• This is a combination historical fiction and romance, combined with some psychic main characters. It was a great and enjoyable read, and much better than the other book I read recently based on the firebird myth. 

Lagercrantz, David. The Girl in the Spider’s Web: A Lisbeth Salander Novel. (Random House Audio 2015).

  • Okay, I remember when another writer took over my favorite series, The Boxcar Kids. I gave this one a shot even though the original author of the Lisabeth Salader Novels died. I liked it; it was true to Lisabeth, the other characters, and the themes. While it wasn’t as unexpected as the others, it was like watching a new version of your favorite plot. 

Lansdale, Joe R. The Bottoms. (Vintage Crime/Black Lizard 2010).

  • I really liked this book. It reminds me a lot of the first series of True Detective and To Kill a Mockingbird. 

Lee, Harper. Go Set a Watchman. (HarperCollins 2015). 

Limon, Ada. Bright Dead Things. (Milkweed Editions 2015).

  • Unfortunately, this was one of the only collections of poetry I read this year. I loved it! Limon’s poetry is precise and real. She has something new to say. 

Mandel, Emily St. John. Station Eleven. (Knopf 2014). 

  • I enjoyed this post-apocalyptic novel that mixes the moments before Georgian Flu ravages the Earth and the world after it in a six-degrees of separation from the story's celebrity sort of way. It was a quirky and fun read. 

Moriarty, Laine. The Hypnotist's Love Story: A Novel. (Penguin, 2012)

  • I love Laine Moriarty's writing. It's consistent, and it always keeps me hypnotized (pun intended). This love story doesn't disappoint.  

___. The Last Anniversary.  (Tanter Audio 2014).

  • The characters in this one are so much fun! I won’t give too much away, but the family secrets are worth the read. 

Moyes, JoJo. The Girl You left Behind. (Penguin Audio 2013).

  • A story about a captivating painting taken during WWI... it’s been done before, but this version is still interesting. What I like best is the detective who is assigned to find the painting ends up falling in love the potential illegitimate owner of the painting.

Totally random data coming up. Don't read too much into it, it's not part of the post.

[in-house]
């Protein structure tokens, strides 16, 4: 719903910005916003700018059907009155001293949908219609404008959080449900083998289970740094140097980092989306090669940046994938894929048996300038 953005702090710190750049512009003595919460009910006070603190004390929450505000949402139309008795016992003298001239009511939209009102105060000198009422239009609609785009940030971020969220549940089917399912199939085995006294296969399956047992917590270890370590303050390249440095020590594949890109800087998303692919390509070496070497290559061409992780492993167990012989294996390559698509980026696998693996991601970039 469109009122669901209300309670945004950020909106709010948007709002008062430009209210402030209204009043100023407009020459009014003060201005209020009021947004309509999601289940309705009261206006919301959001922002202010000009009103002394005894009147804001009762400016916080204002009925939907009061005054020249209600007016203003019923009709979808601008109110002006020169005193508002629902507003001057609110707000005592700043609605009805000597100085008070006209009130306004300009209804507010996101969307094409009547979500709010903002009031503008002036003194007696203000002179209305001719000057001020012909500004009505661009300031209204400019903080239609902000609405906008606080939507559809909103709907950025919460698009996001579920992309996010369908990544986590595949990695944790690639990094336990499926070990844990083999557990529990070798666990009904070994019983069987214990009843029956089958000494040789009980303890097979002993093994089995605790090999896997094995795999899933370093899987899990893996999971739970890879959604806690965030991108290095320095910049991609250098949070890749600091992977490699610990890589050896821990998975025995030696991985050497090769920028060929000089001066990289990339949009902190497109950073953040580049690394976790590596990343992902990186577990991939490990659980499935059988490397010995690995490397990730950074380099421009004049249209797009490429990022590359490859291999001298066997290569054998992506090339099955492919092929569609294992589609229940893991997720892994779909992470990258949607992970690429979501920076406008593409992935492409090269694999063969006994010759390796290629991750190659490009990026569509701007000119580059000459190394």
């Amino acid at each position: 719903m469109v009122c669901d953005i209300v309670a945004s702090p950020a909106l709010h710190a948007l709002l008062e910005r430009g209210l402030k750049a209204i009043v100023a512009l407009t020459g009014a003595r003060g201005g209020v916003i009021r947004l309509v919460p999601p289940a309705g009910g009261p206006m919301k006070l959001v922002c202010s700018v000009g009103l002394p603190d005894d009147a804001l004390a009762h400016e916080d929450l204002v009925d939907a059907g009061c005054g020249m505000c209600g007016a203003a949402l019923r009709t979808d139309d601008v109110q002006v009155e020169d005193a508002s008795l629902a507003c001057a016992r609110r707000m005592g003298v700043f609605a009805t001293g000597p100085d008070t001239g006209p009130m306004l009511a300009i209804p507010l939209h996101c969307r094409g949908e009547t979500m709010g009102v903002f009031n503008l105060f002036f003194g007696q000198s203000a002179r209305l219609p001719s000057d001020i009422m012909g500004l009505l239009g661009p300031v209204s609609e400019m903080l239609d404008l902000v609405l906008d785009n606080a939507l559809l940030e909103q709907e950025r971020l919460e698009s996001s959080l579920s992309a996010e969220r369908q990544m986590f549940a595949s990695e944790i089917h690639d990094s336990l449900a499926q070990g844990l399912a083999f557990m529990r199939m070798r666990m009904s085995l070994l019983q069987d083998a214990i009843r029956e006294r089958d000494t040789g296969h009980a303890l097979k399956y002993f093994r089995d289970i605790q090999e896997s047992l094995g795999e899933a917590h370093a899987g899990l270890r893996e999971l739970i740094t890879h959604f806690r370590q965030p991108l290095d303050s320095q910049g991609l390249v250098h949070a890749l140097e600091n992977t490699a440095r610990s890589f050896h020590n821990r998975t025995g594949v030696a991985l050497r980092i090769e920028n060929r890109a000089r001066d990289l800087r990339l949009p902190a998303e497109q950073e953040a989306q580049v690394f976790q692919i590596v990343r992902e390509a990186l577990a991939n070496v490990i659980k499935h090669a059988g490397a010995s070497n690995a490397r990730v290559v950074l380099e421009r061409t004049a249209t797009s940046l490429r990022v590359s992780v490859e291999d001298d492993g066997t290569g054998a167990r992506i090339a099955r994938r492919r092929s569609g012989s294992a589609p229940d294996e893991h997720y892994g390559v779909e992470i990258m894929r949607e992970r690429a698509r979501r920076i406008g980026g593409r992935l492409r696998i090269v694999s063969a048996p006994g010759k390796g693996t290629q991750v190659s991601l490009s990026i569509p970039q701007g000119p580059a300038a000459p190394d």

___. One Plus One. (Penguin Audio 2014).

  • I always go to Moses when my heart needs warming. This might be one of my favorite books of 2015. It’s not as genius as Fortune Smiles, but it’s a wonderful story about quirky characters doing their damnedest to survive in a world that isn’t always nice. 

Ng, Celeste. Everything I Never Told You. 

  • h my gosh. This is an amazing story. It's about a Chinese American girl who drowns, and what led to her death, how her family reacts. The characters are wonderful and deep. They each develop and grow as you read the story. There were multiple times that I sat in my car after driving to school to keep listening for a few more minutes. 

Rash, Ron. Above a Waterfall. (Harper Audio 2015).

  • I was not impressed, and I usually really like Rash. Unfortunately, I didn’t love these characters as much as others. They were just trying to be moral, and that wasn’t quite enough. I reread “Dead Confederates” this year, and that story is just so much better. 

Shannon, Samantha. The Mime Order. (Bloomsbury USA 2015). 

  • This is the sequel to The Bone Season, and I picked it up on a snow day, and read right through it. I loved it. I love Shannon's world and it's rules and, especially, how Paige uses her strength to break all the rules and make this urban dystopia a little bit more tolerant. 

Stryon, William. Lie Down in Darkness. (Vintage 1992).

  • This is a great Southern gothic novel. And all of the characters are unlikable. If you like Southern lit., and haven’t read any Stryon yet, you need to read this. 

Tartt, Donna. The Goldfinch. 

  • The Goldfinch is not a beach read, but I actually read it twice. While it's not an epic, it spans the life of the main character. And the things he goes through! Wade through this one; it's worth it. 

You can also click the image of Layla with glasses to see what I read in 2014.